Scientists often herald the role of chance in research. A project in Britain aims to test the popular idea with evidence.
A seminal 1968 study warned of the demise of the West Antarctic Ice Sheet.
Authors will be asked to declare any interests that might cloud objectivity.
Researchers make plans to modify studies and prioritize public health as city reservoirs run dry.
But female scientists suffer when their research proposals are judged primarily on the strength of their CVs.
Jaw and teeth mark Homo sapiens' early arrival on the Arabian Peninsula.
Researchers and government officials have condemned the statements of a junior minister who questioned the theory of evolution.
The lighter petroleum that spilled has never before been released in such massive quantities in the ocean.
Darwin thought evolution was too slow to change the environment on observable timescales. Ecologists are discovering that he was wrong.
A programme that uses birds of prey in place of pesticides has inspired international collaboration.
News & Views
The assembly of genome sequences for the flatworm Schmidtea mediterranea and the salamander Ambystoma mexicanum will provide insights into the remarkable regenerative characteristics of these two organisms.
In women who have had breast cancer, drug treatments are often stopped five years after removal of the primary tumour. A meta-analysis shows that these individuals are still at risk of relapse.
A highly reactive form of carbon, known as a carbyne, holds great promise for organic synthesis, but has been difficult to prepare. Reactions that produce carbyne equivalents now unleash this synthetic potential.
Microscopy studies indicate that the most common viruses in the sea lack a tail structure. However, most cultured marine viruses have tails. A family of these elusive non-tailed marine viruses has now been identified.
Simulations by climate models show that Earth warmed during the Holocene epoch, whereas ocean sedimentary cores suggest that global cooling occurred. An analysis of fossil pollen samples now sides with the models.
This Review discusses recent developments in the combination of organocatalysis and photochemistry for the activation of molecules, which has enabled previously inaccessible reaction pathways and influenced many fields of chemical research.
Sequencing and assembly of the 32-Gb genome of the Mexican axolotl reveals that it lacks the developmental gene Pax3, which is essential in other vertebrates; the genome sequence could improve our understanding of the evolution of the axolotl’s remarkable regenerative capabilities.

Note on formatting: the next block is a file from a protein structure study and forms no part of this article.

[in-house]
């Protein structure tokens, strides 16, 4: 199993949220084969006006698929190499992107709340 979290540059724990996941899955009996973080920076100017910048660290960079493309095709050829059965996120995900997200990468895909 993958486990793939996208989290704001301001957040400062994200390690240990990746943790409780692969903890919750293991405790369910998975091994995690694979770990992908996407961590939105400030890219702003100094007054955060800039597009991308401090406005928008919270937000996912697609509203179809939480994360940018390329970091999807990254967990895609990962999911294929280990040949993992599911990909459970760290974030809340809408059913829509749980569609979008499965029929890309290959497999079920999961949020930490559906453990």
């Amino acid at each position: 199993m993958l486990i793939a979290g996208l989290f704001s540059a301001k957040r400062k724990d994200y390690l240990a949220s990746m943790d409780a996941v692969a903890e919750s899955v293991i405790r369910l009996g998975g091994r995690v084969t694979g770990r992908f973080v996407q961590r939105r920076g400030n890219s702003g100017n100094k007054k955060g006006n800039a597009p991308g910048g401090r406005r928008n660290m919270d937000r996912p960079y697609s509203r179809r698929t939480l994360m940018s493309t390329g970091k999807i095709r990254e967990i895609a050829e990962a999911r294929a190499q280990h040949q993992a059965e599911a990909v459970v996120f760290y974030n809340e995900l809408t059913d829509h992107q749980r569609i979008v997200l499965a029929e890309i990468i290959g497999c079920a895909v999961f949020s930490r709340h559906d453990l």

An improved genome assembly for Schmidtea mediterranea shows that the genome is highly polymorphic and repetitive, and lacks multiple genes encoding core components of cell biological mechanisms.
Oncogenic dosage variation along distinct evolutionary routes defines fundamental aspects of pancreatic cancer biology and phenotypic diversification.
Analysis of the light curves of outbursts in black-hole X-ray binaries suggests that throughout the accretion process mass is lost from the accretion disks through strong, magnetically driven disk winds.
Asteroseismic ‘sounding’ reveals the internal chemical stratification of the white dwarf KIC08626021, which has a central homogeneous core—composed of 86 per cent oxygen—that has a mass of 0.45 solar masses.
For a suitably designed organic multilayer structure, optically or electrically generated electrons confined to a thin fullerene channel can diffuse over surprisingly long distances of several centimetres.
A tiny soft-bodied robot is described that can be magnetically actuated to swim, climb, roll, walk and jump, while carrying a load.
A photocatalytic strategy is described that generates diazomethyl radicals as direct equivalents of carbynes, which are often too reactive to use, enabling the functionalization of a range of medically useful compounds.
Analysis of pollen records from North America and Europe reveals a warming trend over the Holocene, consistent with climate-model simulations.
Lithic assemblages from the archaeological site of Attirampakkam, India, document processes of transition from Acheulian to Middle Palaeolithic cultures and substantial behavioural changes around 385,000 years ago and thereafter.
A newly designed honeycomb maze presents several advantages over current spatial navigation assays that include greater control over the rat’s choices throughout the task and the collection of electrophysiological data during navigation.
Analysis of transplantation of single haematopoietic stem cells in mice defines stable lineage-restricted fates in long-term self-renewing multipotent stem cells, including a class of multipotent stem cells that exclusively replenishes the megakaryocyte/platelet lineage.
Mutations associated with Treacher Collins syndrome perturb the subnuclear localization of an RNA helicase involved in ribosome biogenesis through activation of p53 protein, illustrating how disruption in general regulators that compromise nucleolar homeostasis can result in tissue-selective malformations.
Members of a family of marine dsDNA non-tailed bacterial viruses have short, 10-kb genomes, infect a broader range of hosts than tailed viruses and belong to the double jelly roll capsid lineage of viruses, which are associated with diverse bacterial and archaeal hosts.
A report of RNA 5-methylcytosine oxidation by mammalian Tet2, showing that Tet2 promotes infection-induced myelopoiesis in mice via a mechanism involving the repression of Socs3 mRNA, a previously unknown regulatory role of Tet2 at the epitranscriptomic level.
Mammalian mitochondria use folate-bound one-carbon units generated by the enzyme SHMT2 to methylate tRNA, and this modification is required for mitochondrial translation and thus oxidative phosphorylation.